The Summer of Love 1967: John Lennon was tired of Britian, tired of living a life in public, tired of the relentless clamor of fans, and the dreary British weather.
The Beatles had stopped touring in 1966 and were now focusing their energies on being a studio band. Lennon wanted some peace and quiet—somewhere he could have a life of privacy.
At a meeting The Beatles held to discuss plans for their next film The Magical Mystery Tour in July 1967, Lennon raised the suggestion of the band buying a Greek island for them all to live on. As Lennon said at the time:
We’re all going to live there, perhaps forever, just coming home for visits. Or it might just be six months a year. It’ll be fantastic, all on our own on this island. There some little houses which we’ll do up and knock together and live communally.
They would build four villas on the island to provide accommodation for The Beatles and their families. An entertainment complex and a recording studio would be built in the middle, and there would also be homes for staff and friends.
Amusingly, the idea may have been inspired by Gerry Anderson’s kids puppet series Thunderbirds, where the fictional Tracy family lived on a specially altered island from which they operated. The Beatles had lived together before when learning their trade in Hamburg, and of course, memorably on screen in Help!, where they shared a home in four connected houses.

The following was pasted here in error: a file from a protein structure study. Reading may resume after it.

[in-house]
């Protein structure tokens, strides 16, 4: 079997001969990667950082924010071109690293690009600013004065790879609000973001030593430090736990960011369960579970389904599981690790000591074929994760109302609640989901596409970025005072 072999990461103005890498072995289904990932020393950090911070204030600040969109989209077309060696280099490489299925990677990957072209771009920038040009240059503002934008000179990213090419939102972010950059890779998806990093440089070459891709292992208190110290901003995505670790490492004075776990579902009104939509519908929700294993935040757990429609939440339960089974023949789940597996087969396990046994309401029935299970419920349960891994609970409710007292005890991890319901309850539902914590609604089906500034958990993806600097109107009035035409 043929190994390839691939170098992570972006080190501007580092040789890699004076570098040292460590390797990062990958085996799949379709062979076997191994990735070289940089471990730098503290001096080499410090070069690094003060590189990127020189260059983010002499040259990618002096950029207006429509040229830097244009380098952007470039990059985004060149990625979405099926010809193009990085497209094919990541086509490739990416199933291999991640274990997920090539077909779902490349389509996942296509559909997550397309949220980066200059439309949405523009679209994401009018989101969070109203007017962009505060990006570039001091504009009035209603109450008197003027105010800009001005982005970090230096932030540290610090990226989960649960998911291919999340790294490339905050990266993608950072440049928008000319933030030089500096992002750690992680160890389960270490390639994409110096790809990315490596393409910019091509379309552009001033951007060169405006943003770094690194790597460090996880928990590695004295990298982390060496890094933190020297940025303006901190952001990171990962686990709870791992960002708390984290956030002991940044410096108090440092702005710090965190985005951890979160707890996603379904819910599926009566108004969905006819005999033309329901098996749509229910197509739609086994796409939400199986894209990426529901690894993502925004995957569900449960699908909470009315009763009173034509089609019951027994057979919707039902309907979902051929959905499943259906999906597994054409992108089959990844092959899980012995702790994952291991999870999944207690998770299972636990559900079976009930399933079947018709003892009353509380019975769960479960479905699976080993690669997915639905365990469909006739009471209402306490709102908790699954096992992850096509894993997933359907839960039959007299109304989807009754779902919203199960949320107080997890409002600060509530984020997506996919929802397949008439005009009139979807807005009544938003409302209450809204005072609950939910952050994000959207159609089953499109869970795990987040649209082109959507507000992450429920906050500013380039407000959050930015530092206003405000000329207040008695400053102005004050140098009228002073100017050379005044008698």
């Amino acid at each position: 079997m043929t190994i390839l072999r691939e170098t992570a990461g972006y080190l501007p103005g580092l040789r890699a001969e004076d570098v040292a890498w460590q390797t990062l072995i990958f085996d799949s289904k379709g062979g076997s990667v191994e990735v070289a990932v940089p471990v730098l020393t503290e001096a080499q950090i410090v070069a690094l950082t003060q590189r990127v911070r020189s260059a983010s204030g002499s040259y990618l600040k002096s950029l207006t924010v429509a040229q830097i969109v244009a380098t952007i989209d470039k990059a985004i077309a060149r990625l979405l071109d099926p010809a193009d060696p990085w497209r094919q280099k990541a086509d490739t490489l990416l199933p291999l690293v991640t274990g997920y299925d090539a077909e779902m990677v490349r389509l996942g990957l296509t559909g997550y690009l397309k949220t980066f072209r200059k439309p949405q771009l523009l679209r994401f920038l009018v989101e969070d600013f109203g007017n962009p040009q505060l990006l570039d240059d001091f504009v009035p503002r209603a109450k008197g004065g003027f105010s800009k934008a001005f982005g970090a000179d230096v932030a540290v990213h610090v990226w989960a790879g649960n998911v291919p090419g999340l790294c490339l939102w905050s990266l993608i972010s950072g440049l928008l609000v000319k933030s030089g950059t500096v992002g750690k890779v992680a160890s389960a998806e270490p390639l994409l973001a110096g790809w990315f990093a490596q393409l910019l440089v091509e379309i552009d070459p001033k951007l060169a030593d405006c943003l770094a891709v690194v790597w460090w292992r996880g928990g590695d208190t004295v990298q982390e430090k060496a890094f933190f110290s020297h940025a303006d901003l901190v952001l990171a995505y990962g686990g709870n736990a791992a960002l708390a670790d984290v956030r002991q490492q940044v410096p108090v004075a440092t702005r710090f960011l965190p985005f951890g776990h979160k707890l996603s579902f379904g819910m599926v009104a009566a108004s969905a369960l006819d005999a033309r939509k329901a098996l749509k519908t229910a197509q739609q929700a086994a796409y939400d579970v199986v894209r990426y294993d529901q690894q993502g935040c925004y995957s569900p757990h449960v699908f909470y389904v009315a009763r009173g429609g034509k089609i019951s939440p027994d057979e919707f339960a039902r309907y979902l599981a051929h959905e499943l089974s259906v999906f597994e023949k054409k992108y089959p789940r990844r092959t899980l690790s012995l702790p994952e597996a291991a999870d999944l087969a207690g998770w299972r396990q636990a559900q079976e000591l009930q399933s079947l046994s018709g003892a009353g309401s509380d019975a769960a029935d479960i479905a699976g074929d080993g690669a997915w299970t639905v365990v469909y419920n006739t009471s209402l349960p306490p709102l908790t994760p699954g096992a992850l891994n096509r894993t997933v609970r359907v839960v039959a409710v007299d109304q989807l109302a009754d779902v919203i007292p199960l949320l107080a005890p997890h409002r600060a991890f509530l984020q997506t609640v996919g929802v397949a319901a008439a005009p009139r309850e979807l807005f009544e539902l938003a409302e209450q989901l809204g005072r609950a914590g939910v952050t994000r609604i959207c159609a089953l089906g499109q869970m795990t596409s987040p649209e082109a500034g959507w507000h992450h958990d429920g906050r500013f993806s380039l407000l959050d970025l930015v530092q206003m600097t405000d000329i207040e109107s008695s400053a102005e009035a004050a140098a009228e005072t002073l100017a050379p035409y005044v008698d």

According to Beatles publicist Derek Talyor in his autobiography 20 Years Adrift:
The four Beatles would have their network at the centre of the compound: a dome of glass and iron tracery not unlike the old Crystal Palace over the mutual creative/play area, from which arbours and avenues would lead off like spokes from a wheel to four vast and incredibly beautiful separate living units. In the outer grounds, the houses of the inner clique: Neil (Aspinall), Mal (Evans), Terry (Doran) and Derek, complete with partners, families and friends…
Lennon may also have been talked into it by Yanni Alexis Mardas, better known as Magic Alex, the Greek electronics whizzkid who impressed Lennon with his Kinetic Light Sculptures at the Indica Gallery. As Paul McCartney later said in a biography by Barry Miles’ Many Years From Now:
Alex invited John on a boat holiday in Greece, and we were all then invited. There was some story of buying a Greek island or something. It was all so sort of abstract but the first thing we had to do is go to Greece and see if we even liked it out there. The idea was get an island where you can just do what you want, a sort of hippie commune where nobody’d interfere with your lifestyle.
I suppose the main motivation for that would probably be that no one could stop you smoking. Drugs was probably the main reason for getting some island, and then all the other community things that were around then… it was drug-induced ambition, we’d just be sitting around: “Wouldn’t it be great? The lapping water, sunshine, we’d be playing. We’d get a studio there. Well, its possible these days with mobiles and…” We had lots of ideas like that. The whole Apple enterprise was the result of those ideas.
The plan was serious enough for Alex to strike a deal with Greek government giving The Beatles diplomatic immunity—this allowed the band to carry drugs into the country. As part of the deal to obtain diplomatic immunity, the Fab Four had to pose for pictures for the Ministry of Tourism, this was arranged without the band’s knowledge.